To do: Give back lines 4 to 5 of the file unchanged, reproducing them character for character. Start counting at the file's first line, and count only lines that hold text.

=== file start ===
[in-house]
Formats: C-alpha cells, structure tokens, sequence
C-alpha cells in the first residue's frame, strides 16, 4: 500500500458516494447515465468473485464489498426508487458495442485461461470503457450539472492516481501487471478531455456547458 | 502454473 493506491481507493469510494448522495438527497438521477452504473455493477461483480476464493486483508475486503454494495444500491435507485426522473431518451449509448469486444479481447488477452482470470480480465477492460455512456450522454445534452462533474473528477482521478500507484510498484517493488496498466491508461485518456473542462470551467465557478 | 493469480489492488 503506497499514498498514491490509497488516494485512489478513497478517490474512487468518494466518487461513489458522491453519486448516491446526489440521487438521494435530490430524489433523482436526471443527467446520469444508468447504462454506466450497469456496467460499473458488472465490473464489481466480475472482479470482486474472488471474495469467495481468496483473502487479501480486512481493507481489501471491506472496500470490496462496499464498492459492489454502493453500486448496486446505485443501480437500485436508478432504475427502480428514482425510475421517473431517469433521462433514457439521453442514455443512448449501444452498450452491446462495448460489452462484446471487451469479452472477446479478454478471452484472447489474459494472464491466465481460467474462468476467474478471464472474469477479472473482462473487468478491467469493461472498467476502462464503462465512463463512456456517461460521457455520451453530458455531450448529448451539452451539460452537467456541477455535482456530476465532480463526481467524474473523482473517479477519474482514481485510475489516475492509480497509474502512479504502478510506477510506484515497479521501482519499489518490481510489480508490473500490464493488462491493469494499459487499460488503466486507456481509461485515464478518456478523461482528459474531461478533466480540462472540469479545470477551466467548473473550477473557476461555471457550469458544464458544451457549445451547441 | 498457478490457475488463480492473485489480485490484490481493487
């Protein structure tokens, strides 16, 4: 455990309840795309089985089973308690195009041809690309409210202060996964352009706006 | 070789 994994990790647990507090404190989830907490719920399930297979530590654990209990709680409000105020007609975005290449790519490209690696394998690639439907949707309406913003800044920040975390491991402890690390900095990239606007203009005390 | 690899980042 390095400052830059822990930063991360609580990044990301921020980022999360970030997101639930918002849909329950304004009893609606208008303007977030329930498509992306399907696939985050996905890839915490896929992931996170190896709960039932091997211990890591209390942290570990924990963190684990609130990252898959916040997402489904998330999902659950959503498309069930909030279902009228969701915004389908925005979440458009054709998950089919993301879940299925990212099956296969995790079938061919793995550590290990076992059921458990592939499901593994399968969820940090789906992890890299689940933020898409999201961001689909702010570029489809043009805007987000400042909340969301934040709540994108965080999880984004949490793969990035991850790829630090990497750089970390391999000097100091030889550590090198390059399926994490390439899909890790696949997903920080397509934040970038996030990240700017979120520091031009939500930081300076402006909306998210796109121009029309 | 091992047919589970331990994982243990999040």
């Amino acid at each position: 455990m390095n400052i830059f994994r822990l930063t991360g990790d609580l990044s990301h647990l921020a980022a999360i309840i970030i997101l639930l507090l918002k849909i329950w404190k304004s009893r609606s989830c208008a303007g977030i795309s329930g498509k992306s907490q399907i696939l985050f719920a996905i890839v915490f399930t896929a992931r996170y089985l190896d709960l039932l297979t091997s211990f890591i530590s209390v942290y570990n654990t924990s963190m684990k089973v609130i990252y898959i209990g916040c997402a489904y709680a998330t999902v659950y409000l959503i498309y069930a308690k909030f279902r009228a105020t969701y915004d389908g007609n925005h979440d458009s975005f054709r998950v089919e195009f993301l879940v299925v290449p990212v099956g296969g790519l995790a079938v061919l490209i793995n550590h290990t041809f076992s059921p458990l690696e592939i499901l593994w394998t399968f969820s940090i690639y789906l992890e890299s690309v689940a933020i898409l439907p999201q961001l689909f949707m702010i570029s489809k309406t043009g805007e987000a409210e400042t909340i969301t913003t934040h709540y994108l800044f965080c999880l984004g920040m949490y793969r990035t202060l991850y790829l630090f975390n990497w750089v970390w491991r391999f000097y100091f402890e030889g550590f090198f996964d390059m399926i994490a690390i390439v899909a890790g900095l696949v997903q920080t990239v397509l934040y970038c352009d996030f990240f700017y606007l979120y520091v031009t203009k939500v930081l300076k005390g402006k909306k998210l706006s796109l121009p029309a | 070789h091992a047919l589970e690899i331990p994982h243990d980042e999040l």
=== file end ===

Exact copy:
């Protein structure tokens, strides 16, 4: 455990309840795309089985089973308690195009041809690309409210202060996964352009706006 | 070789 994994990790647990507090404190989830907490719920399930297979530590654990209990709680409000105020007609975005290449790519490209690696394998690639439907949707309406913003800044920040975390491991402890690390900095990239606007203009005390 | 690899980042 390095400052830059822990930063991360609580990044990301921020980022999360970030997101639930918002849909329950304004009893609606208008303007977030329930498509992306399907696939985050996905890839915490896929992931996170190896709960039932091997211990890591209390942290570990924990963190684990609130990252898959916040997402489904998330999902659950959503498309069930909030279902009228969701915004389908925005979440458009054709998950089919993301879940299925990212099956296969995790079938061919793995550590290990076992059921458990592939499901593994399968969820940090789906992890890299689940933020898409999201961001689909702010570029489809043009805007987000400042909340969301934040709540994108965080999880984004949490793969990035991850790829630090990497750089970390391999000097100091030889550590090198390059399926994490390439899909890790696949997903920080397509934040970038996030990240700017979120520091031009939500930081300076402006909306998210796109121009029309 | 091992047919589970331990994982243990999040």
């Amino acid at each position: 455990m390095n400052i830059f994994r822990l930063t991360g990790d609580l990044s990301h647990l921020a980022a999360i309840i970030i997101l639930l507090l918002k849909i329950w404190k304004s009893r609606s989830c208008a303007g977030i795309s329930g498509k992306s907490q399907i696939l985050f719920a996905i890839v915490f399930t896929a992931r996170y089985l190896d709960l039932l297979t091997s211990f890591i530590s209390v942290y570990n654990t924990s963190m684990k089973v609130i990252y898959i209990g916040c997402a489904y709680a998330t999902v659950y409000l959503i498309y069930a308690k909030f279902r009228a105020t969701y915004d389908g007609n925005h979440d458009s975005f054709r998950v089919e195009f993301l879940v299925v290449p990212v099956g296969g790519l995790a079938v061919l490209i793995n550590h290990t041809f076992s059921p458990l690696e592939i499901l593994w394998t399968f969820s940090i690639y789906l992890e890299s690309v689940a933020i898409l439907p999201q961001l689909f949707m702010i570029s489809k309406t043009g805007e987000a409210e400042t909340i969301t913003t934040h709540y994108l800044f965080c999880l984004g920040m949490y793969r990035t202060l991850y790829l630090f975390n990497w750089v970390w491991r391999f000097y100091f402890e030889g550590f090198f996964d390059m399926i994490a690390i390439v899909a890790g900095l696949v997903q920080t990239v397509l934040y970038c352009d996030f990240f700017y606007l979120y520091v031009t203009k939500v930081l300076k005390g402006k909306k998210l706006s796109l121009p029309a | 070789h091992a047919l589970e690899i331990p994982h243990d980042e999040l």